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November 19, 2020

The case for clarity in reporting of debt and fiscal risks

Greg clarity
Posted by Greg Rosenberg[1]

Soaring global public-sector debt and widening fiscal distress highlight the need for greater transparency and clarity in debt and fiscal risk reporting.

Comprehensive debt reporting reduces sovereign risk premiums and financing costs, and broadens access to capital markets. Similarly, fiscal risk reporting helps governments to understand and manage risks, and reduce borrowing costs. Much work is under way to improve the quality and coverage of debt and fiscal risk reporting, particularly in low-income countries, where significant gaps remain. Yet technical reporting is not enough. Data need to be understood and interpreted, borrowing plans weighed and filtered, risk assessed and mitigated. Transparency involves move than disclosure: it also requires clarity.

Public policy and accountability, legislative oversight, and risk management are best served by lucid reporting that can be widely understood. Technical reporting on debt, for example, may be easily understood in capital markets, but is often lost in translation when it reaches other government departments, legislators, NGOs, journalists, and interested citizens. In many low- and middle-income countries, budget documents are long, jargon rich, process focused, and data heavy. In such cases, more is not always better – sometimes it’s just more.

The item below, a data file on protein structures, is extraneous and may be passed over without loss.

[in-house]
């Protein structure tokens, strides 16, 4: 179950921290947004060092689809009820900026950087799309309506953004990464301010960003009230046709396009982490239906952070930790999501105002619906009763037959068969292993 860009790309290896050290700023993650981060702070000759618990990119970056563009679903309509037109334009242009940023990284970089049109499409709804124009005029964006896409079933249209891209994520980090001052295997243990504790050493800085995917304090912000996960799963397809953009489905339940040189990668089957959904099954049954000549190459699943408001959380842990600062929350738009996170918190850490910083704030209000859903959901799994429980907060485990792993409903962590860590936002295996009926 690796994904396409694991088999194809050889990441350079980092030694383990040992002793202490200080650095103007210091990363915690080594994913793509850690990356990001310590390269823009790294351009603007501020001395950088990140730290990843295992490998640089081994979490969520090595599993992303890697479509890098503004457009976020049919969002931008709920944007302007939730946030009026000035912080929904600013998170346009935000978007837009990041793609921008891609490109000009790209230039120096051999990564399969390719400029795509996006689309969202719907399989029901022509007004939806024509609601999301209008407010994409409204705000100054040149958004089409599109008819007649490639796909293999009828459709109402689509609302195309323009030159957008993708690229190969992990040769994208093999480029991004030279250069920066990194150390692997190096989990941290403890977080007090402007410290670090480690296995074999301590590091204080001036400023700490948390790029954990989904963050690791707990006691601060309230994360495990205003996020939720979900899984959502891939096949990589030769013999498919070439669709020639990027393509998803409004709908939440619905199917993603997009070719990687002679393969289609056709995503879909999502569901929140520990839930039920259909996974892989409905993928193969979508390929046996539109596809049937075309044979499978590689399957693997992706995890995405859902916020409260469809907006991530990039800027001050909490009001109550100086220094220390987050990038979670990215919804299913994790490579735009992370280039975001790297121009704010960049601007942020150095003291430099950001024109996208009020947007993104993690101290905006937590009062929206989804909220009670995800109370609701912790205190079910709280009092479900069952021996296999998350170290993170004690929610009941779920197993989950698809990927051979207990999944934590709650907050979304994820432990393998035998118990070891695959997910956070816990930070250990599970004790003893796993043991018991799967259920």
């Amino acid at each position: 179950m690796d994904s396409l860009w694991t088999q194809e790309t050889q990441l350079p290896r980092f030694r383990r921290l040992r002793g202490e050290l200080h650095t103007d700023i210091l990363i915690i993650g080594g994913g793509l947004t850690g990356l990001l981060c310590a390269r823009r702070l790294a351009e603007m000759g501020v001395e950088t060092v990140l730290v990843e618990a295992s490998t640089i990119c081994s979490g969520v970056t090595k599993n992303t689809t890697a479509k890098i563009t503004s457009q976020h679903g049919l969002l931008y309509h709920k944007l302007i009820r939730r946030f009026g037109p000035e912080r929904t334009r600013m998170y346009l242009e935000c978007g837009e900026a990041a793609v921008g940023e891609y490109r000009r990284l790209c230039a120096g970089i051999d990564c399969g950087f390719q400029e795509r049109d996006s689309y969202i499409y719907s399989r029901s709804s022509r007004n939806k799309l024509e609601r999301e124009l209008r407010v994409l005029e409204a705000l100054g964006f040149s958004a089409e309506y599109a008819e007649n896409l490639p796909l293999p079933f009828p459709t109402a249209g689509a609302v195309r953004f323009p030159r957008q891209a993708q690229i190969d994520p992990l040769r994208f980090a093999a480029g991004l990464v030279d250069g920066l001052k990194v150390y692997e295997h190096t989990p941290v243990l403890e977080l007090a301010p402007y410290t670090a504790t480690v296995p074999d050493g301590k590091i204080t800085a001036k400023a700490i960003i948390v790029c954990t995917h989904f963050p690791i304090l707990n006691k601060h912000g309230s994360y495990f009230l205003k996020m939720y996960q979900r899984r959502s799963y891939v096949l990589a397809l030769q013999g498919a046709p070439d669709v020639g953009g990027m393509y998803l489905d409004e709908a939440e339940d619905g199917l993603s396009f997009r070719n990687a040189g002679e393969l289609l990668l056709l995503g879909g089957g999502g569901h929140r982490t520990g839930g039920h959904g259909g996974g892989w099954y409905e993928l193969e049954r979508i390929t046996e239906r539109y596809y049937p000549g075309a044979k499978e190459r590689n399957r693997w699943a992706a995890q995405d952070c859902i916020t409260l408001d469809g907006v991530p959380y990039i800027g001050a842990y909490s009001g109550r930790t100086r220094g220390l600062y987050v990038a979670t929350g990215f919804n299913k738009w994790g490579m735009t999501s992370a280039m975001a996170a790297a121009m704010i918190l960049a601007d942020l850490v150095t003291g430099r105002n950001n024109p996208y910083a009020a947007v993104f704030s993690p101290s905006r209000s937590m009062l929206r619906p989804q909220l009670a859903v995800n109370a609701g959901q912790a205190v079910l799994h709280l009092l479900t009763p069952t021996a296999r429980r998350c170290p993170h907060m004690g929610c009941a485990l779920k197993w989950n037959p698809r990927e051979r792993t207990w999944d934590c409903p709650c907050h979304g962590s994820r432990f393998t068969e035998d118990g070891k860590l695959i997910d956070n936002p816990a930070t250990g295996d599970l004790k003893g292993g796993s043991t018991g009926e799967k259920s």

In addition to comprehensiveness, debt and fiscal risk reporting would benefit from analysis that clearly sets out the implications for debt management and fiscal policy.  

COVID-19, transparency, and accountability

“The global economy has experienced four waves of debt accumulation over the past fifty years,” notes the World Bank’s Global Waves of Debt study, published in December 2019. “The first three ended with financial crises in many emerging market and developing economies. During the current wave, which started in 2010, the increase in debt in these economies has already been larger, faster, and more broad-based than in the previous three waves.”  

And that was before COVID-19. In the context of the global contraction triggered by the pandemic, the social and economic consequences of a large-scale debt crisis would be profound. Whatever the final extent of debt relief and restructuring now under consideration, the enormous amounts that governments are pouring into fiscal stimulus is reason enough for increased accountability to their own citizens.  

A recent IMF note on sovereign debt architecture makes the case for reforms in this area. It also argues for additional technical support to strengthen debt transparency and public debt management frameworks. This approach is aligned with the principles outlined in the IMF’s Fiscal Transparency Handbook

As World Bank chief economist Carmen Reinhart recently told the Financial Times, the lack of transparency in lending outside public bond markets increases the difficulty of assessing the scale of a potential debt crisis. Moreover, in a crisis, private debts can rapidly become public obligations.